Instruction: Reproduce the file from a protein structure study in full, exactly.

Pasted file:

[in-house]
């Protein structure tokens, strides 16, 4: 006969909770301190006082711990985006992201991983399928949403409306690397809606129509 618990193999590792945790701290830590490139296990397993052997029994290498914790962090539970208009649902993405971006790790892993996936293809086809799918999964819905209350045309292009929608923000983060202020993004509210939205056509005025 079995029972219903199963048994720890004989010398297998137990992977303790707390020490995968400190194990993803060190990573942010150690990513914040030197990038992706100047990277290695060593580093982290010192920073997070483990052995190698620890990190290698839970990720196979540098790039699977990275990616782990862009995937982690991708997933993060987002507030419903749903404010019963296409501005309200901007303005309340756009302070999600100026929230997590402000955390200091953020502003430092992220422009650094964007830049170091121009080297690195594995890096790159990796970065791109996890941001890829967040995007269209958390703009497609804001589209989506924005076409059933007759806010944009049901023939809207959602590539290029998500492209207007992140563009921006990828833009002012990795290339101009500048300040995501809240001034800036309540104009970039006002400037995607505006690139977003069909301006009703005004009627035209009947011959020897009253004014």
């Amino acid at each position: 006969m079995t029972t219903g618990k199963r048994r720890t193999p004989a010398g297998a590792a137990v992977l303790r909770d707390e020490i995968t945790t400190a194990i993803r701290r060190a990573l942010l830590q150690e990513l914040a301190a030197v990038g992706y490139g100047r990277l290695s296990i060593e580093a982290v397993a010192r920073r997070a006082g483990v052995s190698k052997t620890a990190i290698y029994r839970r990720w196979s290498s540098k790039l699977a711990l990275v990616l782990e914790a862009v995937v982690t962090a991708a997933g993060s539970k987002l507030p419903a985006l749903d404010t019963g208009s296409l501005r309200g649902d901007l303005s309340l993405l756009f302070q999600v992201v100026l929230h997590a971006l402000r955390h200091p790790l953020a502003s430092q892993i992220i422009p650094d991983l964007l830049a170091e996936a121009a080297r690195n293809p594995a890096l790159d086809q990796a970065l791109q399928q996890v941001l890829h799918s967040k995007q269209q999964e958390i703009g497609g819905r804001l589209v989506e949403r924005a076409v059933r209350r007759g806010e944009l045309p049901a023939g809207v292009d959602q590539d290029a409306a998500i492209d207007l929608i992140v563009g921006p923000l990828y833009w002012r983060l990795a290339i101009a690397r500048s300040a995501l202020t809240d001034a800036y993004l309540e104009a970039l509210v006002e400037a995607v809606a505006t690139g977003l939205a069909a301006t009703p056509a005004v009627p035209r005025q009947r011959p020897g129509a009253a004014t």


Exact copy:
[in-house]
């Protein structure tokens, strides 16, 4: 006969909770301190006082711990985006992201991983399928949403409306690397809606129509 618990193999590792945790701290830590490139296990397993052997029994290498914790962090539970208009649902993405971006790790892993996936293809086809799918999964819905209350045309292009929608923000983060202020993004509210939205056509005025 079995029972219903199963048994720890004989010398297998137990992977303790707390020490995968400190194990993803060190990573942010150690990513914040030197990038992706100047990277290695060593580093982290010192920073997070483990052995190698620890990190290698839970990720196979540098790039699977990275990616782990862009995937982690991708997933993060987002507030419903749903404010019963296409501005309200901007303005309340756009302070999600100026929230997590402000955390200091953020502003430092992220422009650094964007830049170091121009080297690195594995890096790159990796970065791109996890941001890829967040995007269209958390703009497609804001589209989506924005076409059933007759806010944009049901023939809207959602590539290029998500492209207007992140563009921006990828833009002012990795290339101009500048300040995501809240001034800036309540104009970039006002400037995607505006690139977003069909301006009703005004009627035209009947011959020897009253004014």
């Amino acid at each position: 006969m079995t029972t219903g618990k199963r048994r720890t193999p004989a010398g297998a590792a137990v992977l303790r909770d707390e020490i995968t945790t400190a194990i993803r701290r060190a990573l942010l830590q150690e990513l914040a301190a030197v990038g992706y490139g100047r990277l290695s296990i060593e580093a982290v397993a010192r920073r997070a006082g483990v052995s190698k052997t620890a990190i290698y029994r839970r990720w196979s290498s540098k790039l699977a711990l990275v990616l782990e914790a862009v995937v982690t962090a991708a997933g993060s539970k987002l507030p419903a985006l749903d404010t019963g208009s296409l501005r309200g649902d901007l303005s309340l993405l756009f302070q999600v992201v100026l929230h997590a971006l402000r955390h200091p790790l953020a502003s430092q892993i992220i422009p650094d991983l964007l830049a170091e996936a121009a080297r690195n293809p594995a890096l790159d086809q990796a970065l791109q399928q996890v941001l890829h799918s967040k995007q269209q999964e958390i703009g497609g819905r804001l589209v989506e949403r924005a076409v059933r209350r007759g806010e944009l045309p049901a023939g809207v292009d959602q590539d290029a409306a998500i492209d207007l929608i992140v563009g921006p923000l990828y833009w002012r983060l990795a290339i101009a690397r500048s300040a995501l202020t809240d001034a800036y993004l309540e104009a970039l509210v006002e400037a995607v809606a505006t690139g977003l939205a069909a301006t009703p056509a005004v009627p035209r005025q009947r011959p020897g129509a009253a004014t």